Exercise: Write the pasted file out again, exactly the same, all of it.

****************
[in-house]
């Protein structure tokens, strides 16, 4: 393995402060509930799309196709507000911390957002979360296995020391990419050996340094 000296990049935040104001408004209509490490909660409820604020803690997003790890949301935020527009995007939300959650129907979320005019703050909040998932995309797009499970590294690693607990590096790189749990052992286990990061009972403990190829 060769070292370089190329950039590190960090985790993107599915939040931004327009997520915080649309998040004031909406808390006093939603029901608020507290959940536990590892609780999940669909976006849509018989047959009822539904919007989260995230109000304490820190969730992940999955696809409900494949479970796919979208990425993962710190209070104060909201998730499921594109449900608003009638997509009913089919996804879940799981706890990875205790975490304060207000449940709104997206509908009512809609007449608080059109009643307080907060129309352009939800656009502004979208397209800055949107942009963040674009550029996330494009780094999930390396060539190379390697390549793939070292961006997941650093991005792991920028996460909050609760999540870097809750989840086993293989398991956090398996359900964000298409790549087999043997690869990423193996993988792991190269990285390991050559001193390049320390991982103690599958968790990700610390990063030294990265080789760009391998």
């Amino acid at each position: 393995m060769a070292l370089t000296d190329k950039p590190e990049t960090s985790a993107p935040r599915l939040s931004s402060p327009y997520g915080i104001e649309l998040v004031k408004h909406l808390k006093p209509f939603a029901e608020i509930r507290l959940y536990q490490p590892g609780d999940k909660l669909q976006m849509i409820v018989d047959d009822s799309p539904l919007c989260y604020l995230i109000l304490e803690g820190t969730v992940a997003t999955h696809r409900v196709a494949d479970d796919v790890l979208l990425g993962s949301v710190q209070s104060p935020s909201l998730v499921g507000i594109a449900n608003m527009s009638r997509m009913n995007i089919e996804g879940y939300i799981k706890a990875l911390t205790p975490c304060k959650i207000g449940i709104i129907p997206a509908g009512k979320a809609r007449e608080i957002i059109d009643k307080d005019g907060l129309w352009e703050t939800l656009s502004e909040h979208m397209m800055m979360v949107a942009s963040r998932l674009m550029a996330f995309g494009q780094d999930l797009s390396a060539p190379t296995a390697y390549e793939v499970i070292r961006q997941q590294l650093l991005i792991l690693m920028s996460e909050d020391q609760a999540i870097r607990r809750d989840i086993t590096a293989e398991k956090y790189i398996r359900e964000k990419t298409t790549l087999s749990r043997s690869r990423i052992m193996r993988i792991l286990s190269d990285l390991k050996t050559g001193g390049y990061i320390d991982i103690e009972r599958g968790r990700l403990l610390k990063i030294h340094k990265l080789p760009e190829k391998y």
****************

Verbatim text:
[in-house]
């Protein structure tokens, strides 16, 4: 393995402060509930799309196709507000911390957002979360296995020391990419050996340094 000296990049935040104001408004209509490490909660409820604020803690997003790890949301935020527009995007939300959650129907979320005019703050909040998932995309797009499970590294690693607990590096790189749990052992286990990061009972403990190829 060769070292370089190329950039590190960090985790993107599915939040931004327009997520915080649309998040004031909406808390006093939603029901608020507290959940536990590892609780999940669909976006849509018989047959009822539904919007989260995230109000304490820190969730992940999955696809409900494949479970796919979208990425993962710190209070104060909201998730499921594109449900608003009638997509009913089919996804879940799981706890990875205790975490304060207000449940709104997206509908009512809609007449608080059109009643307080907060129309352009939800656009502004979208397209800055949107942009963040674009550029996330494009780094999930390396060539190379390697390549793939070292961006997941650093991005792991920028996460909050609760999540870097809750989840086993293989398991956090398996359900964000298409790549087999043997690869990423193996993988792991190269990285390991050559001193390049320390991982103690599958968790990700610390990063030294990265080789760009391998």
């Amino acid at each position: 393995m060769a070292l370089t000296d190329k950039p590190e990049t960090s985790a993107p935040r599915l939040s931004s402060p327009y997520g915080i104001e649309l998040v004031k408004h909406l808390k006093p209509f939603a029901e608020i509930r507290l959940y536990q490490p590892g609780d999940k909660l669909q976006m849509i409820v018989d047959d009822s799309p539904l919007c989260y604020l995230i109000l304490e803690g820190t969730v992940a997003t999955h696809r409900v196709a494949d479970d796919v790890l979208l990425g993962s949301v710190q209070s104060p935020s909201l998730v499921g507000i594109a449900n608003m527009s009638r997509m009913n995007i089919e996804g879940y939300i799981k706890a990875l911390t205790p975490c304060k959650i207000g449940i709104i129907p997206a509908g009512k979320a809609r007449e608080i957002i059109d009643k307080d005019g907060l129309w352009e703050t939800l656009s502004e909040h979208m397209m800055m979360v949107a942009s963040r998932l674009m550029a996330f995309g494009q780094d999930l797009s390396a060539p190379t296995a390697y390549e793939v499970i070292r961006q997941q590294l650093l991005i792991l690693m920028s996460e909050d020391q609760a999540i870097r607990r809750d989840i086993t590096a293989e398991k956090y790189i398996r359900e964000k990419t298409t790549l087999s749990r043997s690869r990423i052992m193996r993988i792991l286990s190269d990285l390991k050996t050559g001193g390049y990061i320390d991982i103690e009972r599958g968790r990700l403990l610390k990063i030294h340094k990265l080789p760009e190829k391998y």